In 1947, Grant looks at a strange artifact the same size and shape as a small cigarette case and comments, “I think it’s some sort of communication device.” Why, when it didn’t even have an antenna? I would have had him say “Maybe it’s for business cards.” Or maybe it’s the Doctor’s psychic paper, or a teensy Etch-a-Sketch. (Oops, no, the Etch-a-Sketch was invented in 1959.)
Jack Carter tells Grant admiringly “You rule!”, and this man from 1947 accepts slang introduced in the 1980s or ’90s without a blink.
1947 was the year Truman first propounded the Truman Doctrine. That year Truman also began having the FBI investigate prominent people suspected of ties to communism. The Bulletin of Atomic Scientists (to which Grant would surely have subscribed) introduced a Doomsday Clock, showing that in 7 metaphorical minutes World War III would turn the world into nuclear Armageddon. Burmese nationalist Bogyoke Aung San was assassinated. Britain created Pakistan as a new nation. The “Hollywood Blacklist” of Commie sympathizers was first compiled. Chuck Yeager, age 24, broke the sound barrier. The AK-47 was invented. A novelist was elected president of Venezuela by an overwhelming majority.
On July 27, 1947, President Truman risked his entire political future by asserting forcefully in a speech at the Lincoln Memorial that the U.S. Constitution considers black people just as worthy of civil rights as white people. A year later, Truman desegregated the U.S. military by executive order, and no yammering of protest was heard by non-military who were concerned about how hurt the feelings of military bigots would be.
In 1947, the CIA was invented. Henry Ford’s death made the Ford Foundation the wealthiest philanthropic organization in history. George C. Marshall proposed his famous Plan. Howard Hughes’s “Spruce Goose,” built at a cost to taxpayers of $23 million ($219 million in 2009 dollars), took its first and only flight. Scientists were amazed to discover that bacteria reproduce sexually. A Bedouin boy who was farting around at Qumran stumbled across the Dead Sea Scrolls. There was an epidemic of an incurable disease called polio. The Polaroid Land Camera was invented, producing a sepia image in 60 seconds. Marlon Brando, age 23, wowed Broadway audiences as Stanley Kowalski in A Streetcar Named Desire. Groucho Marx’s You Bet Your Life debuted on the radio. Miracle on 34th Street debuted. Brigadoon was the popular musical. Christian Dior introduced his famous “New Look.” The Harley-Davidson company began selling black leather motorcycle jackets.
On June 14, 1947, a farmer found a strange collection of artifacts in Roswell, New Mexico. Ajax cleanser was introduced. 21-year-old Princess Elizabeth Windsor married her Greek cousin, Philip Mountbatten. Al Capone died of syphillis. Levittown opened on Long Island. London endured its worst “pea-soup” fog. Pittsburgh’s air was so thick with smog that streetlights had to be left on even at midday in nice weather. Everglades National Park was established by act of Congress. The first commercial microwave oven was introduced (with close-to-inedible results). Tupperware was introduced. Monosodium glutamate was introduced and called “Ac’cent.” The minimum wage was 40 cents per hour. The Dow ended 1947 at 181.16.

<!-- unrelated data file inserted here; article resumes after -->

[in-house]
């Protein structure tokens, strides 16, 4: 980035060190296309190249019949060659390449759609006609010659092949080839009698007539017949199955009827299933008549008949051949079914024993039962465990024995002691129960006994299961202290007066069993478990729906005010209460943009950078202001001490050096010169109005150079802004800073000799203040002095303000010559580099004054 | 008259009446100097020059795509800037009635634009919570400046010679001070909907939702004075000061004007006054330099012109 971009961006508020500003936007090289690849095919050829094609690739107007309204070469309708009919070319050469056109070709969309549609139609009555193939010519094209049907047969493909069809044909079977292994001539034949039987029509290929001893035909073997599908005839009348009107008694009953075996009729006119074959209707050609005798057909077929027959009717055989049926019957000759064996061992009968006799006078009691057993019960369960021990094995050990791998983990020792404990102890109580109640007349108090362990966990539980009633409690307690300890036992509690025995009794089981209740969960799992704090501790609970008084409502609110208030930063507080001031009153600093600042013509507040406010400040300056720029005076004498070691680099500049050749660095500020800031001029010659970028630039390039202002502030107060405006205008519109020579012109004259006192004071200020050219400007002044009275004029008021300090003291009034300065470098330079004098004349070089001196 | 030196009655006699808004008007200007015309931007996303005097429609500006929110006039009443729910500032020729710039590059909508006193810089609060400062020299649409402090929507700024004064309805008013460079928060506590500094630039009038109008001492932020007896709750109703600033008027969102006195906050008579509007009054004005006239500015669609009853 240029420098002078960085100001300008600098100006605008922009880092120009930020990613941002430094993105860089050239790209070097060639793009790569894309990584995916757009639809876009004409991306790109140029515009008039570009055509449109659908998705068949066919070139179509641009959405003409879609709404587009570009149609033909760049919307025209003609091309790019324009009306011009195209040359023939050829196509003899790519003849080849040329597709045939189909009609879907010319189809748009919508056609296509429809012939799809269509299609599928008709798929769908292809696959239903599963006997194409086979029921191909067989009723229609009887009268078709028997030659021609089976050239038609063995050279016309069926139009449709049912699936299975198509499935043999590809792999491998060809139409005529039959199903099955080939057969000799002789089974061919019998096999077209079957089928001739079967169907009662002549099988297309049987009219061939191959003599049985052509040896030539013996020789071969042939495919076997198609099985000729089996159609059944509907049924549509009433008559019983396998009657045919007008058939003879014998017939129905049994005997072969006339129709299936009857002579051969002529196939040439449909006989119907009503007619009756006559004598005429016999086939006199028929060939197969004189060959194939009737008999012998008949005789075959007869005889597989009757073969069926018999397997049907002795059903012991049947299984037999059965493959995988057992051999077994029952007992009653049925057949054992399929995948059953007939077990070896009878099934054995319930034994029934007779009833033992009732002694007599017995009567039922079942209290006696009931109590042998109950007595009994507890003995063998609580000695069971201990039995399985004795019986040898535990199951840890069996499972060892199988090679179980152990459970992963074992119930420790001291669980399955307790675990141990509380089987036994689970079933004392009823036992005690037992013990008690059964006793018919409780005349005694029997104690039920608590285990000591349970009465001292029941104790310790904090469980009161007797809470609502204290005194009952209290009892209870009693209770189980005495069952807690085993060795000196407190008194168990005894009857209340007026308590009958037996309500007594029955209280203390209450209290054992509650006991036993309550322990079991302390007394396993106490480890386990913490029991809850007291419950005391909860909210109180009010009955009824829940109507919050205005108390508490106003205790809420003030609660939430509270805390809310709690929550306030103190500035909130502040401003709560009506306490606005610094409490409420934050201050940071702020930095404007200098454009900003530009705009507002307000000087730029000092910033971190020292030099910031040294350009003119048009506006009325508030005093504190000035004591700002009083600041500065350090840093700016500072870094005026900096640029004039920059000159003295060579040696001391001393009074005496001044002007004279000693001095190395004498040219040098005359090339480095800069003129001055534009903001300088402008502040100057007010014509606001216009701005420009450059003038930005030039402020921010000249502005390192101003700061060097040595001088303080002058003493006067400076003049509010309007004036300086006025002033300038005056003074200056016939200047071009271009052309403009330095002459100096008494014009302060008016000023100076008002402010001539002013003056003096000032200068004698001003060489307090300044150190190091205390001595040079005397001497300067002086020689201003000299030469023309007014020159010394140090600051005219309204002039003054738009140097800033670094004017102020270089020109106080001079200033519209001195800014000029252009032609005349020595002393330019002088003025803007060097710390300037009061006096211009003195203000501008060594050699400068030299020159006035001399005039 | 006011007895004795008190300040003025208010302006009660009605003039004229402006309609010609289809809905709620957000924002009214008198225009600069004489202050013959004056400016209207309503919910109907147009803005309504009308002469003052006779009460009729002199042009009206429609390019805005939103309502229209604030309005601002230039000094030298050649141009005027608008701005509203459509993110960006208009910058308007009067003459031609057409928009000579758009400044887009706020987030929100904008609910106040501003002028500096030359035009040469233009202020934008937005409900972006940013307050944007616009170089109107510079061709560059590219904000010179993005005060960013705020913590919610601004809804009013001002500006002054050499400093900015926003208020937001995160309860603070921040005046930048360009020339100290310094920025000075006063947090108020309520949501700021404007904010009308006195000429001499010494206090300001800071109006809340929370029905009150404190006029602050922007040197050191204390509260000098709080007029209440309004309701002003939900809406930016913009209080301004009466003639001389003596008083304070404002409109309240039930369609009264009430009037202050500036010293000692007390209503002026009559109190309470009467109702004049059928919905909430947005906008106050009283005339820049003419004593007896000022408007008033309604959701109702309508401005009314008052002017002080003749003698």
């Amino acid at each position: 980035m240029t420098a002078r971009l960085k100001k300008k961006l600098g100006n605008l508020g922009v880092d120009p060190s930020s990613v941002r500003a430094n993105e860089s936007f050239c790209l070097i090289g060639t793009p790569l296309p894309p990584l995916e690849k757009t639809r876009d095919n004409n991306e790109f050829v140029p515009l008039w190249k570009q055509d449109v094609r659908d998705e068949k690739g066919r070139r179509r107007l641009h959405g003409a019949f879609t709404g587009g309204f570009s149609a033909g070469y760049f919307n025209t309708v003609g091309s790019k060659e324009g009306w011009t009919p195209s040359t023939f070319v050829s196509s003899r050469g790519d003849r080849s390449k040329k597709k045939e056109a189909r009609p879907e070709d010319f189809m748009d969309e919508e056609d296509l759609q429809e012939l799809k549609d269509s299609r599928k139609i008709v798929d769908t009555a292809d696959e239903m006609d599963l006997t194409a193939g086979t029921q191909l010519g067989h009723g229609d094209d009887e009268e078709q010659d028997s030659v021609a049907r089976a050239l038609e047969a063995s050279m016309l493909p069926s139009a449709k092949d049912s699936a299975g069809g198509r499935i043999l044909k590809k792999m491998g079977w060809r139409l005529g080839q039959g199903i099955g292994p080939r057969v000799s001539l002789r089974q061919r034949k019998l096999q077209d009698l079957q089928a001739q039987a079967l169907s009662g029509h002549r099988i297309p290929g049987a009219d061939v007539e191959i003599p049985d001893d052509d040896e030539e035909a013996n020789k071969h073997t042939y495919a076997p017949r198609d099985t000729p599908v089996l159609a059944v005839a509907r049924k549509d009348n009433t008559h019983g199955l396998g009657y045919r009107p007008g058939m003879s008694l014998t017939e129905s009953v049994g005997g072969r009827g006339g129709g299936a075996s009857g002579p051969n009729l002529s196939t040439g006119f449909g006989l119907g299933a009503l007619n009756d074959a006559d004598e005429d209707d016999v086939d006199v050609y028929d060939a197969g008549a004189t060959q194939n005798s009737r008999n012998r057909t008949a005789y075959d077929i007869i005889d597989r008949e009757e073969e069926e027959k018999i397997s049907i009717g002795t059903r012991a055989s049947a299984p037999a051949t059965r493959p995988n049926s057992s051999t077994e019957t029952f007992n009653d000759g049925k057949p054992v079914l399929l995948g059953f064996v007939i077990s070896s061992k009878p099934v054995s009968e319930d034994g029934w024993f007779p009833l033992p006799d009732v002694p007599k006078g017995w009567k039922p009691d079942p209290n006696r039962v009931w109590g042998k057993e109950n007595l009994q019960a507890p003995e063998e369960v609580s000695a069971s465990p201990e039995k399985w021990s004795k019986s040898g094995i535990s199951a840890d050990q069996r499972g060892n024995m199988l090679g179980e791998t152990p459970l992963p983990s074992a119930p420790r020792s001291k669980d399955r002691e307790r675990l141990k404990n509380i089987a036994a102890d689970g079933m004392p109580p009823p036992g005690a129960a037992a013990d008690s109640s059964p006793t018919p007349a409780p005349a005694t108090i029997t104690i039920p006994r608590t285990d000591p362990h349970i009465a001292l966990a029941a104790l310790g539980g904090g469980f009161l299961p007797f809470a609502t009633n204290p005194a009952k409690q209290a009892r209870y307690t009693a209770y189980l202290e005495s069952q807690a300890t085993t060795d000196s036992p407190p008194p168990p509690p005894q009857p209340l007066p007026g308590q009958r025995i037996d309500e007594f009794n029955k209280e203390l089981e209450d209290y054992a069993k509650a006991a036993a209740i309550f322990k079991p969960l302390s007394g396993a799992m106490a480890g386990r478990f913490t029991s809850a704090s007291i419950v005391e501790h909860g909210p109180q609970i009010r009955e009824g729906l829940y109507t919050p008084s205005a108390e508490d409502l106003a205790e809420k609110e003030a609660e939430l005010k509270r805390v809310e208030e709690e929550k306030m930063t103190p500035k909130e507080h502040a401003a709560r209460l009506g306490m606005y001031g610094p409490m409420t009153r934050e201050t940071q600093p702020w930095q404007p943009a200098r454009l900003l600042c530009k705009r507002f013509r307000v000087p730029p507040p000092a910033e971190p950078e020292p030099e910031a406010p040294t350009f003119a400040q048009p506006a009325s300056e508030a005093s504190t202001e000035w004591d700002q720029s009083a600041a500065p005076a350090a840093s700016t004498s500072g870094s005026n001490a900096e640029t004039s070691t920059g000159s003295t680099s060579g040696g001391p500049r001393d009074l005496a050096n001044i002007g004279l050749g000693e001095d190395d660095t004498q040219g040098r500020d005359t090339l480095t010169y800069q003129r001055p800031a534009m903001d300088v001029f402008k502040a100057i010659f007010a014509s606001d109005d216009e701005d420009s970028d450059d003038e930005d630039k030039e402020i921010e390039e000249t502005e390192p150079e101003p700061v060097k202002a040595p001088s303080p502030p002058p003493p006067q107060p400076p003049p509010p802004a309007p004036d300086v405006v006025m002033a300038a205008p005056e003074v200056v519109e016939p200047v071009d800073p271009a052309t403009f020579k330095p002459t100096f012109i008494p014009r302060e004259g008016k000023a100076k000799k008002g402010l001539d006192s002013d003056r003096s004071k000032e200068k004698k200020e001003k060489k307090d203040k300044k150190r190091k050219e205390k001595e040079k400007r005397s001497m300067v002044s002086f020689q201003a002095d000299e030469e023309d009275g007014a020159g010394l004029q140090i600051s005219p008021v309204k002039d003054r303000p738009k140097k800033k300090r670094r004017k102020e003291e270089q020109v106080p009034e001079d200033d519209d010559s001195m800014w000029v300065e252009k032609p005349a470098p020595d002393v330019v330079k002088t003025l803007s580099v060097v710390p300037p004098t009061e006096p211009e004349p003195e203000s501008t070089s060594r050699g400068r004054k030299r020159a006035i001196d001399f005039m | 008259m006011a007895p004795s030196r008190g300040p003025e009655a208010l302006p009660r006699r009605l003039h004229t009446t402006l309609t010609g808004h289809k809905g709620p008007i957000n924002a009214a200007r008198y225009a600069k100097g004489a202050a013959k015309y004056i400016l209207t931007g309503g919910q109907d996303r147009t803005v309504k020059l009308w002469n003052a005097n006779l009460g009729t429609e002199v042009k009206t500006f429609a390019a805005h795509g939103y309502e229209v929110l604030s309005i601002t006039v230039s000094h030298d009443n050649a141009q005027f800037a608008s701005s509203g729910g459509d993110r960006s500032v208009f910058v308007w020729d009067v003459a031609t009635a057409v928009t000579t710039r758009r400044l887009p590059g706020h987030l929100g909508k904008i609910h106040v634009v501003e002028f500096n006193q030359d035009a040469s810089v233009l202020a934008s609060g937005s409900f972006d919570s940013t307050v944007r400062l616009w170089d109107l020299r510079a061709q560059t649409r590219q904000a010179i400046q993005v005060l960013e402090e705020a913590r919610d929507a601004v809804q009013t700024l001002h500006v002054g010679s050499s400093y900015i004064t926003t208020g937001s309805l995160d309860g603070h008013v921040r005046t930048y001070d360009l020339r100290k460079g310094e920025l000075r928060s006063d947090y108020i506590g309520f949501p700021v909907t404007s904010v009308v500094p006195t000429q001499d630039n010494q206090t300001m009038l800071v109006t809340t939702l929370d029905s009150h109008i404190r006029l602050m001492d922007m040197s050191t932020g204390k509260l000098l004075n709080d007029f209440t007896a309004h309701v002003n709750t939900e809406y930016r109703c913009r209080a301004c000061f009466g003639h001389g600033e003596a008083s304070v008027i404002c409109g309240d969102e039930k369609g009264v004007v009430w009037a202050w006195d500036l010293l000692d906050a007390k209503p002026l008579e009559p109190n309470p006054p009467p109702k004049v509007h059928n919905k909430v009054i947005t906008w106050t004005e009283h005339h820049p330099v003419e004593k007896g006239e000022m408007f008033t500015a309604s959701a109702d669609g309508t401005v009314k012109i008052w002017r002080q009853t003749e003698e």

Of course all these 1947 factoids are largely irrelevant to you and me (although some of them fascinate me!). But they would have been current events to Trevor Grant. His character ought to have been fascinated by the Doomsday Clock, by microwaves, by sexy bacteria, by the first Polaroid, by the breaking of the sound barrier. One of the first questions out of his mouth ought to have been, “Were we really visited by aliens at Roswell?” Or, even better: “Is G’Kar still alive?”
Instead, this man born in 1908 (assuming that Grant, like Callis, recently turned 39) finds himself in 2010, with no birth certificate, no Social Security number, no driver’s license, no school records, no dental records, and no knowledge of history between 1947 and 2010. No knowledge of TV or the Internet as cultural phenomena. Does he race for the nearest library, to catch up on 63 years of history and technological progress? No, he picks up a technobabbulator and dives right in to 2010.
If not a fish out of water, Trevor Grant is a man wildly outside his own time. As Dr. McCoy said of a man from 1930, Grant, compared with you and me (and forget Eureka!), is back with the stone knives and bearskins. And yet, he seems poised to become an expert with all of Eureka’s technobabbulators without even one or two episodes of culture shock.
I love Eureka. I think the reboot is brilliant. It solves some problems for the writers, it opens up roadblocks, and it spins every character into a new arc. But I am worried that the character of Trevor Grant will be as true to 1947 as the character of Xena was true to the genuine, real-world 500 BCE, or whenever it was she was supposed to have been a princess.
Which would dismay me. I’d like to see a season-long arc where Trevor Grant learns how to fake being a man of 2010, while still providing the perspective of 63 years. Much has improved since 2010, especially in terms of technology, women’s rights, black civil rights. We no longer live in fear of the Red Menace; nuclear Armageddon does not quiver on the could-be-tomorrow horizon.
But what have we lost since 1947? What will Trevor Grant miss the most about never being able to go home again? The home cooking? Spam? The innocence of small-town life? Being able to leave your car keys in the ignition and your car unlocked and walk away light-heartedly? Vivian Leigh?
Please, Eureka writers: Keep verisimilitude in mind as you tell your stories. Don’t make Trevor Grant a man of 2010 who says “sport” and “peach” as the only evidence that he’s supposed to be from 1947.